The U.S. Consumer Product Safety Commission warns consumers that high pressure airless paint spray guns may be hazardous under certain conditions.
The commission said the problem may arise when the user's hand, finger, or other parts of the body come into close contact with the jet spray of paint. Because the paint in airless spray guns is ejected with a great deal of pressure and velocity, the user's skin may be penetrated, injecting paint into the underlying tissues. The resulting injury to the skin and tissue may cause permanent damage or require surgical amputation.
Animal studies done at the commission support the conclusion that the potential danger exists.
Airless spray guns are manufactured in two types. The large capacity units are used by professional painters and are available to consumer through rental outlets. Through filed investigations of some 70 rental outlets, The commission found many large capacity spray guns did not carry warning labels or written operating instructions.
The small capacity units, often called "Cup Guns", may be purchased by consumers for up to approximately $100.00 each.
The commission is aware of 25 case histories of accidents involving airless paint spray guns. Seventeen of those victims required partial or total amputation of a finger.
CPSC also has conduction six in-depth investigations of accidents involving airless paint guns. Four of those victims required partial or total finger amputation. Three of those victims were professional painters and one was a consumer.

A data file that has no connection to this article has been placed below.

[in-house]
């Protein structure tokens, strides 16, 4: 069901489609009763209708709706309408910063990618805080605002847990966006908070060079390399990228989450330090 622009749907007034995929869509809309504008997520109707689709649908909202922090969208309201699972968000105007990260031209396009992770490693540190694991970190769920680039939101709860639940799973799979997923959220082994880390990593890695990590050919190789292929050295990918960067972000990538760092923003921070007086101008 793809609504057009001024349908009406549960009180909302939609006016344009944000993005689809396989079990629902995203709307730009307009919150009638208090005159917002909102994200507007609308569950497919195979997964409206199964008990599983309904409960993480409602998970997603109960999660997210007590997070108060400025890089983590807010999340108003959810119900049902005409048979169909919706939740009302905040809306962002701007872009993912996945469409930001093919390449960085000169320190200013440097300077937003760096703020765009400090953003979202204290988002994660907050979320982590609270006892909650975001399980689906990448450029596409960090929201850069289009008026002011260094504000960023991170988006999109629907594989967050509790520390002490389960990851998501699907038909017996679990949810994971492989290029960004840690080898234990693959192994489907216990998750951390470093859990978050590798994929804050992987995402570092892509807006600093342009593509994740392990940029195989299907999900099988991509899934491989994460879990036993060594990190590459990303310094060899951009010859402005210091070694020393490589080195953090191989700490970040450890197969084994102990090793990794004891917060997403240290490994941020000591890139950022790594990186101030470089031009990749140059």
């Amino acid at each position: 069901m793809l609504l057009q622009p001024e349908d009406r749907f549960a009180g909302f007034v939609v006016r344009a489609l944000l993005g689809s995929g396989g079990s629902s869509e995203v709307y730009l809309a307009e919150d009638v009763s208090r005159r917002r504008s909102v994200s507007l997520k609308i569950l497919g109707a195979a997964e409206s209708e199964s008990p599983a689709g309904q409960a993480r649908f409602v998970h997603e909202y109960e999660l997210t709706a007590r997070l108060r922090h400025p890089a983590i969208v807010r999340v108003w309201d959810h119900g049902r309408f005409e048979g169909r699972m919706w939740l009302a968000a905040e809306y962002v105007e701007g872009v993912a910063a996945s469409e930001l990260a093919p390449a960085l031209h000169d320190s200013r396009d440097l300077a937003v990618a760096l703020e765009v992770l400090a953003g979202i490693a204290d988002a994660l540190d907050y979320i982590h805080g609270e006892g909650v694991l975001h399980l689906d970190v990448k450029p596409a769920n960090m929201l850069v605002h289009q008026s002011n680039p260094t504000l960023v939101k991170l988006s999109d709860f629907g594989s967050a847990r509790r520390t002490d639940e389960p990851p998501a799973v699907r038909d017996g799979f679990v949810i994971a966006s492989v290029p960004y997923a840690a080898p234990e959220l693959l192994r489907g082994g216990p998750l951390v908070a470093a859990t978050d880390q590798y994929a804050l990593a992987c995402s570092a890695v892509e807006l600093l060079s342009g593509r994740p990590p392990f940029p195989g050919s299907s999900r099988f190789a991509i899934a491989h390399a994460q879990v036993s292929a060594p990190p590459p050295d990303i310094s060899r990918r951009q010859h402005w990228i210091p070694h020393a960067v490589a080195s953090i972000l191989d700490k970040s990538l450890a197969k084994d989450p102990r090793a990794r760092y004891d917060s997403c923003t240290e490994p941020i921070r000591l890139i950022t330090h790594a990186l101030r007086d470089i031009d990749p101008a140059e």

The commission advises consumers who either rent or purchase an airless paint spray gun to read all operating instructions carefully. Consumers should never rent such equipment without receiving written operating instructions.
Never clean or attempt to unclog the nozzle while the machine is plugged in and keep away from the paint spray at all times.
If injury does occur, the commission strongly recommends immediate medical treatment. What appears to be a small pinprick could result in a serious injury.
The U.S. Consumer Product Safety Commission (CPSC) is charged with protecting the public from unreasonable risks of injury or death associated with the use of thousands of types of consumer products. Deaths, injuries, and property damage from consumer product incidents cost the nation more than $1 trillion annually. CPSC’s work to ensure the safety of consumer products has contributed to a decline in the rate of deaths and injuries associated with consumer products over the past 40 years.
Federal law bars any person from selling products subject to a publicly announced voluntary recall by a manufacturer or a mandatory recall ordered by the Commission.
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